As our water systems continue to age past their useful life and utilities face increasing budget pressures, the terms asset management and capital improvement planning have become buzzwords in the industry. However, as utility managers struggle to squeeze as much out of their budgets as possible, it is hard for many of them to justify the additional expense associated with developing and implementing an asset management program. Just like with any other purchase, they want to be sure the benefits outweigh the cost. So what are the benefits of asset management and capital improvement planning?
Target budget dollars where they’re needed most and eliminate wasteful spending.
An asset management and capital improvement program helps you identify exactly what maintenance and repair work is necessary without guesswork. Why allocate money toward cleaning out pipes selected at random, when you could target that money to the pipes that need it most (and use the savings to accomplish other system goals)? Why replace pipes simply because of age when they may be in perfectly good condition? Many factors besides age can cause the deterioration of infrastructure.
Knowing which infrastructure is most likely to fail (and correcting deficiencies before it does) can save you major expenses later in the form of property claims, water loss, etc. Knowing which failures would be the most catastrophic helps you target money toward their prevention as a first priority. With the budget limitations of municipal utility management, you might not be able to prevent every system failure, so it’s important to know which ones have the potential to cause the most financial damage and impact the most customers. This way, you can focus your efforts on preventing those first. If a failure does occur, a good asset management plan will include a proactive response plan, allowing you to respond quicker and more efficiently (thereby reducing damage and disruption).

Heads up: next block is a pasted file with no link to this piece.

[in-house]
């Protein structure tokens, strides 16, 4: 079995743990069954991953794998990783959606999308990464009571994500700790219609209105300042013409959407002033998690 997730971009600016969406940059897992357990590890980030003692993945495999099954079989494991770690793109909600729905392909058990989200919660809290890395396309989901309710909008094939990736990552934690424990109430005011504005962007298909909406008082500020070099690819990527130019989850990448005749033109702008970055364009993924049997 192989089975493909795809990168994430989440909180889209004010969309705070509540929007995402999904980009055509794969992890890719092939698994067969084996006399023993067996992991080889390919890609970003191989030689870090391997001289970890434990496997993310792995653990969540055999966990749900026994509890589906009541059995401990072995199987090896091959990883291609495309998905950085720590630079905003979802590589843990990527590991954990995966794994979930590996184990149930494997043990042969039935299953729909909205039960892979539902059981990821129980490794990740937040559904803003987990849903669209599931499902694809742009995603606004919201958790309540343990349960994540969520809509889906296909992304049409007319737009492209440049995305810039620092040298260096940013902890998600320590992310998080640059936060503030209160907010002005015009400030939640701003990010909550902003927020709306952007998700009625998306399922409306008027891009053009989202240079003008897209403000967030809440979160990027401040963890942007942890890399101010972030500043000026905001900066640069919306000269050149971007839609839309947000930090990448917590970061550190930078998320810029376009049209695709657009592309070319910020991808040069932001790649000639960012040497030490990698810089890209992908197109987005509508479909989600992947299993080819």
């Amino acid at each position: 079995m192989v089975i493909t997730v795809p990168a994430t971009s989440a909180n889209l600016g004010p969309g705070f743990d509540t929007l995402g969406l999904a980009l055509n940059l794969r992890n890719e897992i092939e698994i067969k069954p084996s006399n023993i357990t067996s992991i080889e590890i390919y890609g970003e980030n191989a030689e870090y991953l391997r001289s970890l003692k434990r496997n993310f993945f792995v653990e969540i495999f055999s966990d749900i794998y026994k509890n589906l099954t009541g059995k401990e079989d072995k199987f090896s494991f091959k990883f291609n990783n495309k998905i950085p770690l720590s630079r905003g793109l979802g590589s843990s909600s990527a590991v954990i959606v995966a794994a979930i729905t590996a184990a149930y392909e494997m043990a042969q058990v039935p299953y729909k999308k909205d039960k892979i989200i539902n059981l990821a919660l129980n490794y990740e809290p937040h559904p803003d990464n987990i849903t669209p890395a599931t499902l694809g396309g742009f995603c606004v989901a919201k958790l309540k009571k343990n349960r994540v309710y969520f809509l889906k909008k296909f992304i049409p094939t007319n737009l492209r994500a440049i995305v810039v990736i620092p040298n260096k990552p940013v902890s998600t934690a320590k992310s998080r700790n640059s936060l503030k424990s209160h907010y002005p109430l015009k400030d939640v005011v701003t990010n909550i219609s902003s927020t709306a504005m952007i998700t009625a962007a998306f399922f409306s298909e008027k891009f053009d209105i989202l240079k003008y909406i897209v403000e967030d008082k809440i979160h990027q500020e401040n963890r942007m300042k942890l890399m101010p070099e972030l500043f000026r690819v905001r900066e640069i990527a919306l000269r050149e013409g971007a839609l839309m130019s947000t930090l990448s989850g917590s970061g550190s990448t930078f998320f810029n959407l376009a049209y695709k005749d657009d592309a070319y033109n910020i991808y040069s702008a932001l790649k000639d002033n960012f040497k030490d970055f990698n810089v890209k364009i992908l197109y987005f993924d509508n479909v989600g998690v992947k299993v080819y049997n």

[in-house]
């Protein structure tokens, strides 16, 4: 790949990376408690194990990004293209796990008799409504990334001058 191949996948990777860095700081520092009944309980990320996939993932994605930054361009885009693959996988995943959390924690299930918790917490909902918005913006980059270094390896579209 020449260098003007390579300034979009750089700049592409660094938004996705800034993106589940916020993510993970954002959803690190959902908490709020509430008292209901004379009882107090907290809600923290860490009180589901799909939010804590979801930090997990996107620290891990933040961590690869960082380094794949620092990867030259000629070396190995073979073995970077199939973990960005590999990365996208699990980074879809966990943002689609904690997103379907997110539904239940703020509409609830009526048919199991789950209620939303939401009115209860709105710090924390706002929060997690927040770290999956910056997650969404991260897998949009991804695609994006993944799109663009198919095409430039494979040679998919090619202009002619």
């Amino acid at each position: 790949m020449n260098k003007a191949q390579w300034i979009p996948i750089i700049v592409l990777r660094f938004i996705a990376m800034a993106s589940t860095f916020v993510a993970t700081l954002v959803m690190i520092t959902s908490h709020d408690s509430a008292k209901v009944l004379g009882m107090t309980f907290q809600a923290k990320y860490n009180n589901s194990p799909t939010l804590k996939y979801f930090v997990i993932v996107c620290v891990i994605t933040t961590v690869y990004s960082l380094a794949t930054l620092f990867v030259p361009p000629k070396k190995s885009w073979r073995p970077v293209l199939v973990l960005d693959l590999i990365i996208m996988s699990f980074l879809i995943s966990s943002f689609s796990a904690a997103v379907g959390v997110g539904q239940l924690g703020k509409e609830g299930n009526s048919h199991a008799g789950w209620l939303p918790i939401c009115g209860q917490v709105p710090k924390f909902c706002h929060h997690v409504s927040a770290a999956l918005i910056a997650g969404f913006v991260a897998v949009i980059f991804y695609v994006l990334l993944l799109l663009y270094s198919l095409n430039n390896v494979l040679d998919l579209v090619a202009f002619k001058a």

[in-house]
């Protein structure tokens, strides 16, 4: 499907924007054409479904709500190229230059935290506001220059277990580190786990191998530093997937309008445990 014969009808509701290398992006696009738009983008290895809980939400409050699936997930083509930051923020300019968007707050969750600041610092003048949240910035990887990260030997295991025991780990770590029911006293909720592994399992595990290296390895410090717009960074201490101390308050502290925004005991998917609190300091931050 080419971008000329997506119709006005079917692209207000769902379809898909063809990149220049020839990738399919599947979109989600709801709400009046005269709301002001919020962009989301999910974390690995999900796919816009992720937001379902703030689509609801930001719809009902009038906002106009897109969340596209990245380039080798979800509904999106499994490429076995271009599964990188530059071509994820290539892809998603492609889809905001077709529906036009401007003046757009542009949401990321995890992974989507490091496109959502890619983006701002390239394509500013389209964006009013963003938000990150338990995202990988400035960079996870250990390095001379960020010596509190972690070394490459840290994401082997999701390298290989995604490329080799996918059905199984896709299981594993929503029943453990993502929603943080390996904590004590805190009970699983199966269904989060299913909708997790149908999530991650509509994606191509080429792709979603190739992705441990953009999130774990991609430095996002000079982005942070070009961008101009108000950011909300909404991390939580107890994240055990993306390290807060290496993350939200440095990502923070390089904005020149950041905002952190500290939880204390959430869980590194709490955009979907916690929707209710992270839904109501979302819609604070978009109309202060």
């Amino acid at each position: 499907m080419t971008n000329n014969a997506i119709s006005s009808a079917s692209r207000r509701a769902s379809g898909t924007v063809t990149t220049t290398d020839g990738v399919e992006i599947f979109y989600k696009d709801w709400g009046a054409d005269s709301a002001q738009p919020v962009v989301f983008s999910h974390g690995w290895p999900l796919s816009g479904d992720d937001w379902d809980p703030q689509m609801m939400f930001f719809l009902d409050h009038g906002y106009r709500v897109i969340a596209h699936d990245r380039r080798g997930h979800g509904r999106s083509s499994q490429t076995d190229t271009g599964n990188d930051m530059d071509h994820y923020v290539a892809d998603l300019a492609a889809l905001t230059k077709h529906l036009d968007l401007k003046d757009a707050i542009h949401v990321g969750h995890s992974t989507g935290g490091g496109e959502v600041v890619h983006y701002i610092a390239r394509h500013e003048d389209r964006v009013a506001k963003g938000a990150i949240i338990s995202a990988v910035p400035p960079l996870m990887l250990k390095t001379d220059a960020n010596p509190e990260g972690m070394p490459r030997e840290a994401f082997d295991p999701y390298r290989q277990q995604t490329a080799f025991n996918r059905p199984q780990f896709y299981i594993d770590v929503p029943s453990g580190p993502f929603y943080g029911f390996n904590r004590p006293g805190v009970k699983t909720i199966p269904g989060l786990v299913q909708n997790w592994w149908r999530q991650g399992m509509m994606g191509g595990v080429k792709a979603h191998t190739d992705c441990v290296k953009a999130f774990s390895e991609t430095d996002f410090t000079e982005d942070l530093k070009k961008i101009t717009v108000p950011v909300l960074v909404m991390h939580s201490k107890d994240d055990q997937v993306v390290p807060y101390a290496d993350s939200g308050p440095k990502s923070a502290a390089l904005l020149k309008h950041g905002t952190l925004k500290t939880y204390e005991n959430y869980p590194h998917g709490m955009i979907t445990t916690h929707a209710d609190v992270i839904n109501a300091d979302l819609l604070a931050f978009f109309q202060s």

Asset management and capital improvement planning is all about proactively investing in measures to extend the life of your infrastructure. These small investments can extend the life of an asset by several years. Over time, the money you save delaying replacement will far surpass the money you spent to maintain the asset, and your customers will have enjoyed better, more consistent service for this lower cost.